By Rick Kahler via Iris.xyz
One of the pillars of my profession of financial planning and counseling is to help people get richer. For many people, this statement might evoke the idea of “income inequality” as summed up by the phrase “the rich get richer and the poor get poorer.” This is a common money script around a topic that evokes a lot of difficult emotion.
Of course, there are people who have wealth that tends to increase over time. This includes some who inherit vast wealth and others who achieve wealth through business ownership or creative successes. It also includes those who live on less than they make, invest the difference, and make sound investment decisions with the money they have saved.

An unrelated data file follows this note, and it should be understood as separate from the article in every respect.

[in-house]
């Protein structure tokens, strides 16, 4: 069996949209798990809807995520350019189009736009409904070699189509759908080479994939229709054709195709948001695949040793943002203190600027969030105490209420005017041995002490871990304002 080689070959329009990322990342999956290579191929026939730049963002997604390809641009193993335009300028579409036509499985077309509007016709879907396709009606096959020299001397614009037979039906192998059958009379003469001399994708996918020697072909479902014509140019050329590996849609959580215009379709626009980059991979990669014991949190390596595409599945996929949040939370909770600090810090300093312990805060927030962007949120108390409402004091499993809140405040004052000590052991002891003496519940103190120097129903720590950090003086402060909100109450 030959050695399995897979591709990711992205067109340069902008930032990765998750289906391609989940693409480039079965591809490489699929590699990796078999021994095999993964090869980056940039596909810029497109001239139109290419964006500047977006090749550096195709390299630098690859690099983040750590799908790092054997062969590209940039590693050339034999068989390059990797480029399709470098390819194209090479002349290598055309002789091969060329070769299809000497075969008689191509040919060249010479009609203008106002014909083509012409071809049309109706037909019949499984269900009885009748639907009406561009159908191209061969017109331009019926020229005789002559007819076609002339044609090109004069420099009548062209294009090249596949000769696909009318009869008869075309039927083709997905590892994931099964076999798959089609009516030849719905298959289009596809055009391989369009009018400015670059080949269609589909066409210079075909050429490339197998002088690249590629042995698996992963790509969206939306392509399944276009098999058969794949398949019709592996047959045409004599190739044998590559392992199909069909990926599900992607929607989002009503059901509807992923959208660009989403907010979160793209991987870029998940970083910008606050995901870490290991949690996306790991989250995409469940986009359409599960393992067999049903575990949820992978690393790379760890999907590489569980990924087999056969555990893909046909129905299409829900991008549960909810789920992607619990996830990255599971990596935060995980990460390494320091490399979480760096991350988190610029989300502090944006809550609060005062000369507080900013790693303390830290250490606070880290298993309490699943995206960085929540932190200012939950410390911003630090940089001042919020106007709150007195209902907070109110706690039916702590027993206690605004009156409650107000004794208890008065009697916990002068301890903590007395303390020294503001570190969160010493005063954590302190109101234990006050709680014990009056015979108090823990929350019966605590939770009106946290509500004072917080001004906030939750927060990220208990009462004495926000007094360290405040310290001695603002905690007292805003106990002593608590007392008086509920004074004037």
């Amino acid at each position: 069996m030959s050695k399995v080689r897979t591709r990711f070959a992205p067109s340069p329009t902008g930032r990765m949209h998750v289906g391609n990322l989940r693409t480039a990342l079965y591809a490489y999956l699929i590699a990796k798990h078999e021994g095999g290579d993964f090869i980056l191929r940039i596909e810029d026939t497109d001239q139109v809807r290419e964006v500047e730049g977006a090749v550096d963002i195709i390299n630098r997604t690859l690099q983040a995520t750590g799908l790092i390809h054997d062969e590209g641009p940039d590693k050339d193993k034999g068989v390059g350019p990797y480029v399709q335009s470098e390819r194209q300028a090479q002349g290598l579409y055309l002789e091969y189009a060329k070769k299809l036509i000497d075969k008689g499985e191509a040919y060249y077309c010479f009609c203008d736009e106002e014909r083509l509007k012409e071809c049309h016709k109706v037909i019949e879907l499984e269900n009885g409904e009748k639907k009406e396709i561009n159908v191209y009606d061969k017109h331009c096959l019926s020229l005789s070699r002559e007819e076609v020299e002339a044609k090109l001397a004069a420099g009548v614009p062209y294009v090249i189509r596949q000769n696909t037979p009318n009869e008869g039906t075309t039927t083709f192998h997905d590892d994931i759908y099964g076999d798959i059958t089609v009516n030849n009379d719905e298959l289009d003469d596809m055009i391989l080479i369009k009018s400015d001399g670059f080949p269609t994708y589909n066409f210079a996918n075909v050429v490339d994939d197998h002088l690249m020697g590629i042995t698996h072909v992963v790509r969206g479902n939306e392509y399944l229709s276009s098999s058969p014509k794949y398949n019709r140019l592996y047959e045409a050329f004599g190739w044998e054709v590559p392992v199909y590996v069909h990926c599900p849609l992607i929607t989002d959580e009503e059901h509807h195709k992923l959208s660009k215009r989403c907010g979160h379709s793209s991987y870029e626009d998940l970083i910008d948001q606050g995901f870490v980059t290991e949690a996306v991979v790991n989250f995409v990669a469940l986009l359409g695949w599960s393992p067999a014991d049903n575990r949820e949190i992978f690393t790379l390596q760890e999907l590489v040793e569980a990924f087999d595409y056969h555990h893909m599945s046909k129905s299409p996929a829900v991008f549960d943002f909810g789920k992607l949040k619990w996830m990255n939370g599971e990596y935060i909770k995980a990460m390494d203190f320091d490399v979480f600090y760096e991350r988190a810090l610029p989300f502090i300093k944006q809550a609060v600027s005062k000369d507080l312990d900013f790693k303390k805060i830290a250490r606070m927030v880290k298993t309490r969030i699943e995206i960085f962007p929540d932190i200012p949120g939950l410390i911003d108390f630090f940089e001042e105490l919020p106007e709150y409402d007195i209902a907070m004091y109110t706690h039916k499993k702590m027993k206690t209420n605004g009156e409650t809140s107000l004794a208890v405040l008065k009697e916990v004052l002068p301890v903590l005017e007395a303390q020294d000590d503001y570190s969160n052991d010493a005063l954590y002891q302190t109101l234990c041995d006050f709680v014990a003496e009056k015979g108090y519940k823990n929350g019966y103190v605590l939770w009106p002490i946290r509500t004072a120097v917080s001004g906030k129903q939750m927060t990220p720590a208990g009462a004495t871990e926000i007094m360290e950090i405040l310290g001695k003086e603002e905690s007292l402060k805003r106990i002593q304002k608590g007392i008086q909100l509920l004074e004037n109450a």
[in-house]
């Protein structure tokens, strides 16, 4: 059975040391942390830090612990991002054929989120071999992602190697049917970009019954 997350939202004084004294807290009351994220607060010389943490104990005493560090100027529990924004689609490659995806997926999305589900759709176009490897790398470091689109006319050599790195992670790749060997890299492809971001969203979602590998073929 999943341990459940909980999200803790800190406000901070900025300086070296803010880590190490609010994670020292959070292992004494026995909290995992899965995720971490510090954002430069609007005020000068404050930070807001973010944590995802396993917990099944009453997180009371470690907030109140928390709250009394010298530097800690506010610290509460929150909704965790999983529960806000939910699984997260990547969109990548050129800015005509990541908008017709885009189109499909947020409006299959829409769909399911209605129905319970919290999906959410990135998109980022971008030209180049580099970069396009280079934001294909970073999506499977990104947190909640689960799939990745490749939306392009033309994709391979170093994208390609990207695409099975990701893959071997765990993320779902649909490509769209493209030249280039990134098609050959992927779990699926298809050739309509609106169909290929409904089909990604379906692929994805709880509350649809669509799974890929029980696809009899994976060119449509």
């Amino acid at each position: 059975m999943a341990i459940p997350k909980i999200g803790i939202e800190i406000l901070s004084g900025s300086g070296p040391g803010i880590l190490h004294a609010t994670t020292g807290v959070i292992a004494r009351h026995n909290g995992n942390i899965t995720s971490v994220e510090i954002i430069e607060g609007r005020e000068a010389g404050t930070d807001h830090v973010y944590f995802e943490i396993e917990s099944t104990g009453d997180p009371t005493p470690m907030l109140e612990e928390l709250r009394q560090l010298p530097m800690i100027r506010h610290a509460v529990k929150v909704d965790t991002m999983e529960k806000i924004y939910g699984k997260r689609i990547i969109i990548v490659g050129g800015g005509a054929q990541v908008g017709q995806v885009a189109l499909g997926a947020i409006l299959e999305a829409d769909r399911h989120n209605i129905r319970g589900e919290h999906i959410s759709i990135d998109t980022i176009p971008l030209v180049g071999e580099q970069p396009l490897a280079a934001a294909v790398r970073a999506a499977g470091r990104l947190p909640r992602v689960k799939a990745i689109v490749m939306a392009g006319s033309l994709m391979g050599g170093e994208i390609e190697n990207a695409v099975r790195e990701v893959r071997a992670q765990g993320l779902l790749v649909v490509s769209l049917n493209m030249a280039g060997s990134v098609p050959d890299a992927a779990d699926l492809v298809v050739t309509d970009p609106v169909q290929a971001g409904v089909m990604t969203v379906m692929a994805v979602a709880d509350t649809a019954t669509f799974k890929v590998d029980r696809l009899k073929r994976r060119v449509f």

Regardless of the economic class people start out in, one of the goals of financial planning is to help them expand their lifestyles—in in other words, to get richer. We help them build wealth so they can afford to send their children to college, or can take care of themselves in old age, or can someday not have to work for an income. We help the poor to become middle class, the middle class to become affluent, the affluent to become rich, and the rich to become richer.
When I frame “the rich getting richer” in that manner, people typically respond, “I never thought of it that way.” It contradicts the popular interpretation that the way the rich get richer is by taking from the poor, hence “the poor get poorer.”
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